If Peter Pan captivates kids with its defiance in the face of growing up, Antoine de Saint-Exupéry's The Little Prince captivates those of us who are older because it's about growing up as tragedy. How do you adapt such a book into an expensive animated film in our day and age, and how do you make it appeal to kids? Mark Osborne's The Little Prince, a French production being released here in an English-dubbed version, tackles that challenge by turning the book into an object in its own story. It works: The film balances fun and melancholy.
It begins much the same way the book does, with the voice of the Aviator (in this version, he has the soothingly gruff tones of Jeff Bridges) recounting his childhood attempts to draw a boa constrictor swallowing an elephant, and how the grown-ups' unimpressed opinions of his work led him to forget all about being a child. But then we find ourselves in what seems to be the present day, following the story of a girl (voiced by Mackenzie Foy) whose mother (Rachel McAdams) moves her to a suburb in order to get into the prestigious school nearby.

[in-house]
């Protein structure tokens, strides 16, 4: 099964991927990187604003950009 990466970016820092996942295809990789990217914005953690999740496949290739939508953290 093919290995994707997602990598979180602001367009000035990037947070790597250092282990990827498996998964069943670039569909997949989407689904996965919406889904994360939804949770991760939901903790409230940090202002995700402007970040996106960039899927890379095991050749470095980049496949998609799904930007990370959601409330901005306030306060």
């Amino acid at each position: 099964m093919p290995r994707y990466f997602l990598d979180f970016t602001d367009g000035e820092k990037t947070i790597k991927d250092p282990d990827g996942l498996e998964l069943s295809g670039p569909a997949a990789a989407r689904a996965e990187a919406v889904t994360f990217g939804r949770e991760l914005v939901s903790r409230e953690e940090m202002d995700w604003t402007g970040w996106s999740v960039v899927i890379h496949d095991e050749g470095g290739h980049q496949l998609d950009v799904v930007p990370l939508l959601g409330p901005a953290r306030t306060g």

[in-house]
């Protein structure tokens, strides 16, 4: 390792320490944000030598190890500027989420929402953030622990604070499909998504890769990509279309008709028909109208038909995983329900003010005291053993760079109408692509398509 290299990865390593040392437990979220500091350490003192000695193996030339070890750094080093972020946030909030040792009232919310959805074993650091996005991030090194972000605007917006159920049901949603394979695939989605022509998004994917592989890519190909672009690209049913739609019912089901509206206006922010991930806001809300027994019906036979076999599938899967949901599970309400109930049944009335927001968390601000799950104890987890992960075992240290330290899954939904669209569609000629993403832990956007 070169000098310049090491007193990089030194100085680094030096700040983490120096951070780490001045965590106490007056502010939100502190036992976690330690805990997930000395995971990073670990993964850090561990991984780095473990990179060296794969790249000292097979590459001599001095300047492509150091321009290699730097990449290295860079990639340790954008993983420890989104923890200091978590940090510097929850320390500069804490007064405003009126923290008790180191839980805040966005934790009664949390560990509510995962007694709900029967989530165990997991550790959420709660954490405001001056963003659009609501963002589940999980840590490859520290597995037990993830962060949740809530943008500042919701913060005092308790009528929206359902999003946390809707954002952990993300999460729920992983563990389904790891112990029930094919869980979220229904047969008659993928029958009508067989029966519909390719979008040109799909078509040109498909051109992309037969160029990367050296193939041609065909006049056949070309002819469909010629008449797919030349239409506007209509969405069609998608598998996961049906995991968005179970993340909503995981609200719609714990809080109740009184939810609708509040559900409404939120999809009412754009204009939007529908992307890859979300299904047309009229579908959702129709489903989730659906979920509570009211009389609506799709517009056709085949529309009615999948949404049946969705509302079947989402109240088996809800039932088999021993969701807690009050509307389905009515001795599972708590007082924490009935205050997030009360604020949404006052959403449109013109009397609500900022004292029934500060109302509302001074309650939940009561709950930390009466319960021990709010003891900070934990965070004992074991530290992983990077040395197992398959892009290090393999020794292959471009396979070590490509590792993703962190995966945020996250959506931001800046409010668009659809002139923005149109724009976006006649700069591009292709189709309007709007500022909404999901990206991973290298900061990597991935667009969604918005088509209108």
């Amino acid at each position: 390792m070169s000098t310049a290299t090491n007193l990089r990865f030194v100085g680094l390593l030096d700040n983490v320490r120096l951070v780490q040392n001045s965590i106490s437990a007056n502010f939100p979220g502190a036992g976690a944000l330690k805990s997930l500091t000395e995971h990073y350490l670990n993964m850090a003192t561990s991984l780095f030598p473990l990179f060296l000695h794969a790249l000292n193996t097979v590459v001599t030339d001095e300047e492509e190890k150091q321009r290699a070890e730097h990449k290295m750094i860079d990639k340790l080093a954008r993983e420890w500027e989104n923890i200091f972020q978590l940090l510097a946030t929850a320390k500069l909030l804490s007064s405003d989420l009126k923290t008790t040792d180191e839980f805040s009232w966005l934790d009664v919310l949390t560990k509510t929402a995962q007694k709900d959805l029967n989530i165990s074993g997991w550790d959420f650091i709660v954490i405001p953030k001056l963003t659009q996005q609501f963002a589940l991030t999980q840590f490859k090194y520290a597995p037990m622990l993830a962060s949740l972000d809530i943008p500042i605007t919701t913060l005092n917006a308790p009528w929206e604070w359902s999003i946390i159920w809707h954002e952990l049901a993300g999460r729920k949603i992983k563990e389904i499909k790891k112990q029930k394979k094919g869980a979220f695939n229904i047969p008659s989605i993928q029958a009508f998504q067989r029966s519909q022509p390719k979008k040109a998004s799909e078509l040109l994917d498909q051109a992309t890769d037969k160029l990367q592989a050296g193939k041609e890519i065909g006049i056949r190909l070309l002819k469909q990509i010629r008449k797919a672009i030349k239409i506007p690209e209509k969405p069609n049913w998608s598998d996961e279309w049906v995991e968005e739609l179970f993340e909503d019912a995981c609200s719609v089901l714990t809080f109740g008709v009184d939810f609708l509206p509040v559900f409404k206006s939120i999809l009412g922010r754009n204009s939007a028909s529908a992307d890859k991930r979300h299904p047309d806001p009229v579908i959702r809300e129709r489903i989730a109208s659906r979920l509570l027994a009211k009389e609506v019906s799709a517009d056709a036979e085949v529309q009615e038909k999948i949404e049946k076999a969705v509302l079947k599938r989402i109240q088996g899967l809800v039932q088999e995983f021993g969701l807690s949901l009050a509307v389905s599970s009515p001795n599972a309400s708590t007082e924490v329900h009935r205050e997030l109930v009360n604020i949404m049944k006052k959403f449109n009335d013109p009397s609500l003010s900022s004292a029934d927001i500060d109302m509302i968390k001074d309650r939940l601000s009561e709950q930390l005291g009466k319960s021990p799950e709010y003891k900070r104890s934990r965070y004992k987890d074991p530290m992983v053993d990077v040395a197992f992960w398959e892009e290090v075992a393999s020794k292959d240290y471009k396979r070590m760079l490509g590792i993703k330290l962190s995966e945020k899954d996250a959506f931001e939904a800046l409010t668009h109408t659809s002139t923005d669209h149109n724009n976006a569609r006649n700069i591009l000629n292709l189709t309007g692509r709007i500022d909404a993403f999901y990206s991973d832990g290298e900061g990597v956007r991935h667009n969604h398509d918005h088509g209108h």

Meanwhile, the animation intercuts between the CGI so popular today for the sequences set in the present to a stop-motion style that makes the figures look like papier-mâché for the Aviator's flashbacks. The latter proves a nice analogue for Saint-Exupéry's watercolors, with their rough, dashed-off simplicity. But you can't close out a modern-day kids' movie the way Saint-Exupéry ended his book; you'd have a revolt. So, the film explores the further adventures of our young heroine -- will she find the prince? You have one guess.